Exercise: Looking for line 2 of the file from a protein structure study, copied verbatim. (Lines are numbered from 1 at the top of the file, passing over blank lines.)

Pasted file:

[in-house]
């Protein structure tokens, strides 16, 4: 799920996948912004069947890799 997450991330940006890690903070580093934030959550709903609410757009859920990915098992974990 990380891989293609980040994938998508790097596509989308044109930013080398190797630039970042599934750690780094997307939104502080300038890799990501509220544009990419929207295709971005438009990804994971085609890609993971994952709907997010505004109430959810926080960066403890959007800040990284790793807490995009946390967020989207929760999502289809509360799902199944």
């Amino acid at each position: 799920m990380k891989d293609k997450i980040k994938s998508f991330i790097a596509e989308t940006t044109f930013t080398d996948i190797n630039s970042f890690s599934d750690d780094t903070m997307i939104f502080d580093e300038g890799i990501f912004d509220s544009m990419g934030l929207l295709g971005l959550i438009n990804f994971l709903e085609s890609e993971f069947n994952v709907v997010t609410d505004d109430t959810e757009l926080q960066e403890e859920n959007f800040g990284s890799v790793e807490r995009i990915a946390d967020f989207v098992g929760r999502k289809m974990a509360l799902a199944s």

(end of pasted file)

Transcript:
């Protein structure tokens, strides 16, 4: 799920996948912004069947890799 997450991330940006890690903070580093934030959550709903609410757009859920990915098992974990 990380891989293609980040994938998508790097596509989308044109930013080398190797630039970042599934750690780094997307939104502080300038890799990501509220544009990419929207295709971005438009990804994971085609890609993971994952709907997010505004109430959810926080960066403890959007800040990284790793807490995009946390967020989207929760999502289809509360799902199944």